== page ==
To use satellite views effectively, it is essential to understand that most imaging programs come from an archive. Although the images give the feel of a real-time view, they are not. Only “Big Brother” gets live satellite viewing capabilities, and that technology is not utilized for drilling. Since satellite image databases are dated, they quickly become misleading to project managers and engineers involved in the planning. These images do not show the impact of each season, from rainfall to overgrowth. Aerial views can also mislead project planners when it comes to where possible human-made obstructions are located. Finally, these views do not show a good representation of a site’s terrain. Rocky, wet and uneven terrain are not easily seen from a top-down view.

Boots on the Ground

The best way to do a site assessment is in person. I utilize a job-specific checklist that allows me to thoroughly evaluate a site and fully prepare my team for success. My list starts as I drive to the jobsite, considering the project timeline and customer’s expectations. Next, as my truck leaves the large commercial roads, I begin to imagine how the rig would drive the same path. I make note of low-clearance areas and utilities.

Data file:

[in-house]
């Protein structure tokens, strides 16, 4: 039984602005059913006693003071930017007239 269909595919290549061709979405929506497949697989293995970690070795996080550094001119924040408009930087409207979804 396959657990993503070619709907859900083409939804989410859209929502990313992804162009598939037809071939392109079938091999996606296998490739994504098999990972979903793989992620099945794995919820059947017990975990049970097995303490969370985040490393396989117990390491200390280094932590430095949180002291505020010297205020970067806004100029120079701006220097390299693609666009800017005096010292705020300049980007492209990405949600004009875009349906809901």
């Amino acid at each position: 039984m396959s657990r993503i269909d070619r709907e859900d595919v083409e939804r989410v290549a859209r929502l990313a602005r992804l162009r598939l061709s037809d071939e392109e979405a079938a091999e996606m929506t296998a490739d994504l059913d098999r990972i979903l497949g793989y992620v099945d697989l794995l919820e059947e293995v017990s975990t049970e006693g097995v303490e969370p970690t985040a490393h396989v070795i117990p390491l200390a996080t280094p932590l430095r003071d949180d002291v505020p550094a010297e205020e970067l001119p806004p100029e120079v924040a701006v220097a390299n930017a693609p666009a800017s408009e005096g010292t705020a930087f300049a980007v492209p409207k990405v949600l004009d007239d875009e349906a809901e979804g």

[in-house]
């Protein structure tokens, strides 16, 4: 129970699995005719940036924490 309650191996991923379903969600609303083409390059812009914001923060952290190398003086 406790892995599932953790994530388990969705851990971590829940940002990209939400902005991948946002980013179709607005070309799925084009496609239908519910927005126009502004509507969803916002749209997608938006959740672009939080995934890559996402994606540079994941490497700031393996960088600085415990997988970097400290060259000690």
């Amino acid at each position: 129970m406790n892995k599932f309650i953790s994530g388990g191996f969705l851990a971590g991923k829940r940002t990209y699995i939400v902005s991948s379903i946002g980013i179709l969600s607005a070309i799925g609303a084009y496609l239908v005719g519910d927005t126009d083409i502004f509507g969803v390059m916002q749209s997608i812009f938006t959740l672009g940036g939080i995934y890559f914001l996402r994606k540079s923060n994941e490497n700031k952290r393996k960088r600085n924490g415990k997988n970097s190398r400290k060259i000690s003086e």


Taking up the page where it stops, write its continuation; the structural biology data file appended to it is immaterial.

When my vehicle reaches the entrance to the site, I get out and walk the path of the rig to the drill site. Again, I am taking this time to observe all potential points of danger and obstruction overhead and on the surface. I look for ground hazards such as washouts, rocky terrain, busted-off fence posts and unmarked utilities. I once worked a job where all vehicles had been entering the site over a large buried gas line. No one on site had taken the time to evaluate the large indent created by the water truck entering and exiting multiple times a day over the line. When the pipeline company came out for a site check, they shut the job down until mats were brought in for travel over the pipeline.

Next, I imagine the rig maneuvering over the hole with thoughts of a spotter signaling the driver to pull over or drive backward over the borehole marker. I stand at the borehole and observe all directions, taking time to find all marked utilities and overhead obstructions.

Once I know that the rig and the potential borehole are in an obstruction-free area, I walk the outer perimeter of the site. I look for more hazards and consider whether the jobsite will require mats, where equipment will be staged, and good places for tooling and material to be laid out. My perimeter walks have uncovered many exciting points of interest. These have included monitoring wells, abandoned cisterns, gravestones, buried junk and even a den of rattlesnakes. On finding that last one, I screamed louder than my 2.5-year-old daughter, Brielle, and ran the quarter mile back to my truck and locked the doors.

It is invaluable to prepare your drill team for success by taking the time to walk a jobsite. To review, my checklist starts with these items:

  1. Travel to the job.
  2. Evaluate site access and off-road travel.
  3. Review the site footprint and layout.
  4. Consider all known and unknown obstructions.